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        1. hi Adam, I read your comments with some interest since I look for heart healthy ideas to try out. However, when I looked up the richest sources for glycine, it seems meat products top the list. http://nutritiondata.self.com/foods-000094000000000000000-w.html Seems all you would need to do is keep a bag of pork rinds handy, and that would close the gap on any methionine/glycine imbalance.

          But! I think I would rather look at this another way, and think about lowering methionine levels. These videos of Dr Greger’s will tell you why http://nutritionfacts.org/?fwp_search=methionine&fwp_content_type=video Nothing, but nothing lowers inflammation levels like a whole food plant based diet. All the best to you and yours.




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    2. I have to respectfully disagree… Everything Dr G presents here about cholesterols negative effects on health are backed up by good data and good science. I only see smoke and mirror style deception coming from the ‘fat is your friend’ camp. The video you linked to is a typical cholesterol confusion propaganda piece with the intent to misinform the reader about the dangers of cholesterol in the diet. Thankfully those of us on Nutritionfacts are well educated now and can see through the cholesterol confusionists attempt to muddy the waters. Dr G is where its at! Here is a great video that talks about how people with genetically lower cholesterol live longer…

      http://nutritionfacts.org/video/how-do-we-know-that-cholesterol-causes-heart-disease/




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    1. Kevin Geary: Actually, the evidence linking saturated fat and heart disease is extremely strong. To learn more about the science on this topic as well as debunking the information put out by cholesterol confusionists, I recommend checking out the information at the site: http://www.PlantPositive.com




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      1. With all due respect, you’re not going to convince anyone with ad hominem attacks (e.g. calling people who disagree with you “confusionists.”). You also:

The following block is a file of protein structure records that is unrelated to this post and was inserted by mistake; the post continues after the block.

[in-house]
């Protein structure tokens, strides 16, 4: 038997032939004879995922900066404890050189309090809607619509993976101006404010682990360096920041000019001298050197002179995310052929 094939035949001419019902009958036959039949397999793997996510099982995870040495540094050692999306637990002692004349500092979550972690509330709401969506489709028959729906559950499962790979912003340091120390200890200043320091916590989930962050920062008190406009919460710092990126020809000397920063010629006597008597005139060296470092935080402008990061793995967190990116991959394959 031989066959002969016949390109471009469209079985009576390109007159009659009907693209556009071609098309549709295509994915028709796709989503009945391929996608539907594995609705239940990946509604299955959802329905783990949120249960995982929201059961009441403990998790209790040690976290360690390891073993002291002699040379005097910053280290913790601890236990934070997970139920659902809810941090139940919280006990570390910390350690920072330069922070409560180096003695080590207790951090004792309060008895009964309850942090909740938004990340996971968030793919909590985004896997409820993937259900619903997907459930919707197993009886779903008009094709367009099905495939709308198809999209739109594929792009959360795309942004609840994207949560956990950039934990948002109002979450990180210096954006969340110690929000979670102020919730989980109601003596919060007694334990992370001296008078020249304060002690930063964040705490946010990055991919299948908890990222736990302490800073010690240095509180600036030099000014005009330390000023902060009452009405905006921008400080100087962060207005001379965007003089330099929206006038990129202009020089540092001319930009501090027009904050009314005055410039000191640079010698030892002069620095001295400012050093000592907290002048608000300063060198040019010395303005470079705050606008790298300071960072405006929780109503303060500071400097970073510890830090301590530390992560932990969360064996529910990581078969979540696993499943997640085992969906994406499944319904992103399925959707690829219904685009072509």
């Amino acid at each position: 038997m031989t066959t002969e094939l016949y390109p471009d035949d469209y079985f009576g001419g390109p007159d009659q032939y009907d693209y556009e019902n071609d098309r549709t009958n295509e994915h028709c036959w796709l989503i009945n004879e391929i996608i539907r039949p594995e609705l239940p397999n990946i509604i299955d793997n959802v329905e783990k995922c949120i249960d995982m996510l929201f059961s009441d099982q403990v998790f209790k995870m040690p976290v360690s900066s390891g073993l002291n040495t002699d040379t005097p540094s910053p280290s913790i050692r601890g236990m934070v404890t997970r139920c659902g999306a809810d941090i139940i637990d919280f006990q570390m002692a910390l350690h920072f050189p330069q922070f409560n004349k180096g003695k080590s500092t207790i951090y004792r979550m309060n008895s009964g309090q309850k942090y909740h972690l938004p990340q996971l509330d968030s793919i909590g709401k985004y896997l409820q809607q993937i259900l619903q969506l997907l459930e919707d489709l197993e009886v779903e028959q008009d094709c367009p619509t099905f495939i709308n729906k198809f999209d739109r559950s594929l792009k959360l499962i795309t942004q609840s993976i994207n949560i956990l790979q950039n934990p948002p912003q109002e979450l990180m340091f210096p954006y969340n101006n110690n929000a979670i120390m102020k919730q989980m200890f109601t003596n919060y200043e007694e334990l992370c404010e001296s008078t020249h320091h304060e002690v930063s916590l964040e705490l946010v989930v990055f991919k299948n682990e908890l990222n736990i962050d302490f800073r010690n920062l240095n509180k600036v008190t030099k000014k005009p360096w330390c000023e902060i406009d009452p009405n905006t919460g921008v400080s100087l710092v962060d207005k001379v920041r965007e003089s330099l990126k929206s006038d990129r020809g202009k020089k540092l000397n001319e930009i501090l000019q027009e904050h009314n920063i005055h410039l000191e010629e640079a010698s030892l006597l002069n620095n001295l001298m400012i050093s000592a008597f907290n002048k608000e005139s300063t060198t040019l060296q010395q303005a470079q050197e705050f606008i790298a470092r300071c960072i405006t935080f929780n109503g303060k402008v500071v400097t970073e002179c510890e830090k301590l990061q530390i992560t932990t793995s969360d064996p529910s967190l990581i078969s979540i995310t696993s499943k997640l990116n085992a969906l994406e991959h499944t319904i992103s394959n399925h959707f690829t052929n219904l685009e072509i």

1. Failed to counter the data I provided.
        2. Offered no data of your own (linking me to a general website is unhelpful).

        This is not how one formulates intellectual arguments.




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        1. Kevin Geary: I gave you a reply that is directly parallel to the post you gave. You did not include any specific arguments. You just said that the evidence is weak. I disagreed. Then you linked to another site as your argument. I linked you to another site that provides the data needed to see through the information you linked to. My reply to you was as “intellectual” as your original post. If you want to learn more, you have the reference to do it.

          FYI: The entire site I linked to is filled with nothing but an incredibly detailed, scholarly look at both the science around the topic of cholesterol as well as looking at the claims by people who deny cholesterol’s role in heart disease. Every claim in every video on the Plant Positive site has references to the original research, including pictures of quotes from the original research.

          Since you find it unhelpful to be given a general website reference (though I do highly recommend going through the entire video series there from the beginning), here is a video on the Plant Positive website to get you started: http://plantpositive.com/18-cholesterol-confusion-1-pri/ .

          Also, NutritionFacts has an overview of some of the evidence linking cholesterol to heart disease. If you are interested, note that the following summary page links to individual videos, which in turn have a ‘sources cited’ button you can click: http://nutritionfacts.org/topics/cholesterol/

          Good luck.




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          1. Bob Harper is an uneducated barker who gives his clients bad advise. And the worse part about it is he knows nothing, but people listen. And Bob was a vegan! What happen? He decided he no longer cared about the animal.

            As you can tell this has sent me over the edge today. This is an opportunity for Bob to have an epiphany over all the harm he has caused!